Muriel Aboul-Atta of the University Women’s Club of Winnipeg reports two exciting events. Under a veil of secrecy (no media allowed!), Her Excellency the Right Honourable Michaelle Jean entertained about 15 guests over an informal lunch on October 19 at 54 West Gate. The Governor General, whose work in the field of family violence protection and prevention had brought her to Winnipeg many years ago, wanted to share with members of various organizations what had transpired during the past two decades in the area of family violence. Her Excellency was presented with a signed copy of the new book 54 West Gate: Stories of Ralph Connor House and graciously signed a special document commemorating her visit. Ralph Connor House reverberated on October 22 with the thrilling sounds of tapping feet to Métis fiddling music. The Club was celebrating the 161st birthday of Louis Riel and the 10th anniversary of the Métis Suite project which was a compilation of Métis music and dance first performed in 1995. One of the musicians at Ralph Connor House was fiddler Sierra Noble who played at the MHS 125th anniversary celebration.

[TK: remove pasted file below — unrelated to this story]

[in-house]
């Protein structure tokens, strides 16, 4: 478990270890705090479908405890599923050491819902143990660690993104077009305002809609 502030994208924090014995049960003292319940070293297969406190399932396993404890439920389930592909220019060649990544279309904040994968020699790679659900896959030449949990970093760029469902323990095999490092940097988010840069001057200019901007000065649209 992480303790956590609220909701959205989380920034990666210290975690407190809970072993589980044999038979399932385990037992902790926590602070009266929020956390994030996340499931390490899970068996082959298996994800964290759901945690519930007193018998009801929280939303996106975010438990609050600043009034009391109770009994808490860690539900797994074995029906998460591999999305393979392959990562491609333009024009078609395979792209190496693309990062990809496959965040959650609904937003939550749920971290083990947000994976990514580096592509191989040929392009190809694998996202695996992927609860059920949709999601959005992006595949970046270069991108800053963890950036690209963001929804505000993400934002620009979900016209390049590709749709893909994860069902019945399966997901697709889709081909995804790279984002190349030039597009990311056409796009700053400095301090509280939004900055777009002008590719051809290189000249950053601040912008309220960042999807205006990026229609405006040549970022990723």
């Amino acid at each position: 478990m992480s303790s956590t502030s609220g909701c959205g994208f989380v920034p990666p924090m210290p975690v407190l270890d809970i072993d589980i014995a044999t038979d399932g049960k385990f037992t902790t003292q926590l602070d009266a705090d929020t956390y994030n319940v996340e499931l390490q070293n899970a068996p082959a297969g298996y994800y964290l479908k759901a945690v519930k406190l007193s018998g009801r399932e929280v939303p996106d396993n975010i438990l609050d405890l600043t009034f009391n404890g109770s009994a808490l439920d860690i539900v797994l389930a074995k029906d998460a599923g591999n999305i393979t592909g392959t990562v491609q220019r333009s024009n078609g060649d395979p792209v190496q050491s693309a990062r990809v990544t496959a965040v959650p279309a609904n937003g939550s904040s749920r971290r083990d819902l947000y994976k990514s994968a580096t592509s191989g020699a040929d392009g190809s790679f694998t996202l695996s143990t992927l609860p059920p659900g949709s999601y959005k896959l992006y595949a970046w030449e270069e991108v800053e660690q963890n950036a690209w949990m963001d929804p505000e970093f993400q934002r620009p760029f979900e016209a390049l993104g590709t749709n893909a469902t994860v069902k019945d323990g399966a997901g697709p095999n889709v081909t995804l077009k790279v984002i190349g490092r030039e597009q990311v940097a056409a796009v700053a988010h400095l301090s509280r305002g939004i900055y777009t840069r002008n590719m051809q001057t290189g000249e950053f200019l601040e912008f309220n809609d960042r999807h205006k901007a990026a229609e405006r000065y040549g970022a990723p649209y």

A book published by The University of Manitoba Press, A National Crime: The Canadian Government and the Residential School System, 1878-1986 by J. S. Milloy, has been selected as one of the 100 most important Canadian books ever written. The list, compiled by the editors of Canada’s pre-eminent review of books, The Literary Review of Canada, will be published in LRC’s first two issues of 2006. The University of Manitoba Press was the only Manitoba publisher and one of only a handful of presses outside Toronto to make the list. The book was originally published in 1999. It has since become a national bestseller and is now in its fourth printing. A National Crime chronicles the history of the residential school system and its impact on the thousands of Aboriginal students who were uprooted from their families and forced through its “circle of civilization.” Author John S. Milloy traces the ideological roots of the system and follows the paper trail of internal memoranda, reports from field inspectors, and letters of complaint, showing that the system was chronically under-funded and often mismanaged, and documenting in detail how this affected the health, education, and well-being of entire generations of Aboriginal children